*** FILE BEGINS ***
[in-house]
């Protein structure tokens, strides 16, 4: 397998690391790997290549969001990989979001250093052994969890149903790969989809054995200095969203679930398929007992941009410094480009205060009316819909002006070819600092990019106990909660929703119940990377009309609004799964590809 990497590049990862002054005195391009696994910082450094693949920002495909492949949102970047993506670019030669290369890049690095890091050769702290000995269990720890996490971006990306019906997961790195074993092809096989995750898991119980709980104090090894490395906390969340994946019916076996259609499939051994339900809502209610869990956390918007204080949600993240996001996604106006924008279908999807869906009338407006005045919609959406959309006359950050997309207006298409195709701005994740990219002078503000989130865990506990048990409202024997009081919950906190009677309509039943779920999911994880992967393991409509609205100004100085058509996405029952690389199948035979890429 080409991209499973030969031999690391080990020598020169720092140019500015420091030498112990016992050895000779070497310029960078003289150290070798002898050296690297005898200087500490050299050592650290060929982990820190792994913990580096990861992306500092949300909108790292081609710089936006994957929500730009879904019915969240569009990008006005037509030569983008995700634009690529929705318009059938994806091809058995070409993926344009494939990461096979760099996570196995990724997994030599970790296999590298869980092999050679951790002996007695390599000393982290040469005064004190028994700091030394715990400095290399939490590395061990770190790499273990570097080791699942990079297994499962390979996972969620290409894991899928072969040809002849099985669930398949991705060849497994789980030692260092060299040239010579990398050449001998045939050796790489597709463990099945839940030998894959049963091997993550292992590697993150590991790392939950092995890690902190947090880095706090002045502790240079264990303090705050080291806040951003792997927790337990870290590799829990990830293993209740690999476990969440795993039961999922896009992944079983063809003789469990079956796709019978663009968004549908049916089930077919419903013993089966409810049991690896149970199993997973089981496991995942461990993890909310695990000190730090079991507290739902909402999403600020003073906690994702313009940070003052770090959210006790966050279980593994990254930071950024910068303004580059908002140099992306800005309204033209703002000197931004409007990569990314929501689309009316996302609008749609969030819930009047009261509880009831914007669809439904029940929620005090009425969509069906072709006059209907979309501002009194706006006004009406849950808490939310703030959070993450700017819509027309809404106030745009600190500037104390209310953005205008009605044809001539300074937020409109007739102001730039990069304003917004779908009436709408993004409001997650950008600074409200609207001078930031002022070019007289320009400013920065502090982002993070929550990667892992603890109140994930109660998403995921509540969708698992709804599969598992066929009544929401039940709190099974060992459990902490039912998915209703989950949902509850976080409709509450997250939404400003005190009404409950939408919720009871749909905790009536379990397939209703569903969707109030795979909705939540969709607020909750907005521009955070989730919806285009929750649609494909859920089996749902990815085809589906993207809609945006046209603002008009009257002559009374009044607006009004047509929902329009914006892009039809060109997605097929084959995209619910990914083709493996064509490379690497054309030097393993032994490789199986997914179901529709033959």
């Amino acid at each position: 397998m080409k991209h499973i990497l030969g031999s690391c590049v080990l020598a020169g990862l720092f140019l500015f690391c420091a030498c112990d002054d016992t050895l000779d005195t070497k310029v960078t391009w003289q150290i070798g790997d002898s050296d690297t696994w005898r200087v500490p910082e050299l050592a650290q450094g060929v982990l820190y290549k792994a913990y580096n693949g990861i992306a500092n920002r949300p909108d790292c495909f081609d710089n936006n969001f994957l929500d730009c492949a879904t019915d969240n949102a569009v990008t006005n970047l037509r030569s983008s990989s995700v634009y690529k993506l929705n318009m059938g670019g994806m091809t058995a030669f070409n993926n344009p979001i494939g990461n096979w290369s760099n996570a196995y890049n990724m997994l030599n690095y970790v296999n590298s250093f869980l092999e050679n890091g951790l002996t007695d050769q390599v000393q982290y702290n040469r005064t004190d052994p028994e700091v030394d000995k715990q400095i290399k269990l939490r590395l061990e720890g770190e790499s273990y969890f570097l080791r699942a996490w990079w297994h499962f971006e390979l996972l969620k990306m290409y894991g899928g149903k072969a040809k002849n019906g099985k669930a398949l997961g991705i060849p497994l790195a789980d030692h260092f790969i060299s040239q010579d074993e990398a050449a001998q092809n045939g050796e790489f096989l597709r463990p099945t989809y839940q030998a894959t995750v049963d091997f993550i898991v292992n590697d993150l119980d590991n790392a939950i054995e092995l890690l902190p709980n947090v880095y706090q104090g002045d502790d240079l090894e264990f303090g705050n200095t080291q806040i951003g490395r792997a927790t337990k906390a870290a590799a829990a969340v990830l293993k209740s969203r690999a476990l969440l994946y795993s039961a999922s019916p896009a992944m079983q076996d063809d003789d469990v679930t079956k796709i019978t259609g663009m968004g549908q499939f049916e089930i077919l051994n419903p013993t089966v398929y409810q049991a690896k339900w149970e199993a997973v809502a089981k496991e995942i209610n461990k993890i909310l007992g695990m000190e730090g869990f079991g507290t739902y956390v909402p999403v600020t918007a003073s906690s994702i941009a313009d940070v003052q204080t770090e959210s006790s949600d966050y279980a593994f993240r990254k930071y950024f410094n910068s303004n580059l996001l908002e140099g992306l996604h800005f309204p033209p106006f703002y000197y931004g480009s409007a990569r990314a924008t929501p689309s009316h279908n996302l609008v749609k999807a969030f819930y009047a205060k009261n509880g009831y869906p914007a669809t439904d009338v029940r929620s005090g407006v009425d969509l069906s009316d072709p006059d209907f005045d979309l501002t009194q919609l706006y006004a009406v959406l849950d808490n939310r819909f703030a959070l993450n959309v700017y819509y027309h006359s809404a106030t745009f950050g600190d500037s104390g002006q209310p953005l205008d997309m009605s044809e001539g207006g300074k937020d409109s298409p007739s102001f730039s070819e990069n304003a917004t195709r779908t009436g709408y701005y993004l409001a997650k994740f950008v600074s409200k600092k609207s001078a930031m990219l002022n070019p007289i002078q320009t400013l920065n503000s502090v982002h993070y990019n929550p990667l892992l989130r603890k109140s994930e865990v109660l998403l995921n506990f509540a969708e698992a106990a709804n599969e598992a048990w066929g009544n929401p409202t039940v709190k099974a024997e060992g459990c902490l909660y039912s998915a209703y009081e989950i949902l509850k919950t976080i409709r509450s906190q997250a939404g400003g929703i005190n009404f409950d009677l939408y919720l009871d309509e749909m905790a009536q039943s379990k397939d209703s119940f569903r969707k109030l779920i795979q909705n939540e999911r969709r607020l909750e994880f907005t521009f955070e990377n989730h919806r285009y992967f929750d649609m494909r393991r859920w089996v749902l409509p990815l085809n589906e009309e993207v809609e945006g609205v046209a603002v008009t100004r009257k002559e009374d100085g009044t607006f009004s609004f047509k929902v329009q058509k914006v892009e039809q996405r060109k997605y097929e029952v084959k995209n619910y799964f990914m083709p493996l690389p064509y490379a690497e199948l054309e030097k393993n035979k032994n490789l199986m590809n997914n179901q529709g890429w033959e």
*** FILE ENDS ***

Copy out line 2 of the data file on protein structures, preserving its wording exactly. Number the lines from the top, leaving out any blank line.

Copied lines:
């Protein structure tokens, strides 16, 4: 397998690391790997290549969001990989979001250093052994969890149903790969989809054995200095969203679930398929007992941009410094480009205060009316819909002006070819600092990019106990909660929703119940990377009309609004799964590809 990497590049990862002054005195391009696994910082450094693949920002495909492949949102970047993506670019030669290369890049690095890091050769702290000995269990720890996490971006990306019906997961790195074993092809096989995750898991119980709980104090090894490395906390969340994946019916076996259609499939051994339900809502209610869990956390918007204080949600993240996001996604106006924008279908999807869906009338407006005045919609959406959309006359950050997309207006298409195709701005994740990219002078503000989130865990506990048990409202024997009081919950906190009677309509039943779920999911994880992967393991409509609205100004100085058509996405029952690389199948035979890429 080409991209499973030969031999690391080990020598020169720092140019500015420091030498112990016992050895000779070497310029960078003289150290070798002898050296690297005898200087500490050299050592650290060929982990820190792994913990580096990861992306500092949300909108790292081609710089936006994957929500730009879904019915969240569009990008006005037509030569983008995700634009690529929705318009059938994806091809058995070409993926344009494939990461096979760099996570196995990724997994030599970790296999590298869980092999050679951790002996007695390599000393982290040469005064004190028994700091030394715990400095290399939490590395061990770190790499273990570097080791699942990079297994499962390979996972969620290409894991899928072969040809002849099985669930398949991705060849497994789980030692260092060299040239010579990398050449001998045939050796790489597709463990099945839940030998894959049963091997993550292992590697993150590991790392939950092995890690902190947090880095706090002045502790240079264990303090705050080291806040951003792997927790337990870290590799829990990830293993209740690999476990969440795993039961999922896009992944079983063809003789469990079956796709019978663009968004549908049916089930077919419903013993089966409810049991690896149970199993997973089981496991995942461990993890909310695990000190730090079991507290739902909402999403600020003073906690994702313009940070003052770090959210006790966050279980593994990254930071950024910068303004580059908002140099992306800005309204033209703002000197931004409007990569990314929501689309009316996302609008749609969030819930009047009261509880009831914007669809439904029940929620005090009425969509069906072709006059209907979309501002009194706006006004009406849950808490939310703030959070993450700017819509027309809404106030745009600190500037104390209310953005205008009605044809001539300074937020409109007739102001730039990069304003917004779908009436709408993004409001997650950008600074409200609207001078930031002022070019007289320009400013920065502090982002993070929550990667892992603890109140994930109660998403995921509540969708698992709804599969598992066929009544929401039940709190099974060992459990902490039912998915209703989950949902509850976080409709509450997250939404400003005190009404409950939408919720009871749909905790009536379990397939209703569903969707109030795979909705939540969709607020909750907005521009955070989730919806285009929750649609494909859920089996749902990815085809589906993207809609945006046209603002008009009257002559009374009044607006009004047509929902329009914006892009039809060109997605097929084959995209619910990914083709493996064509490379690497054309030097393993032994490789199986997914179901529709033959």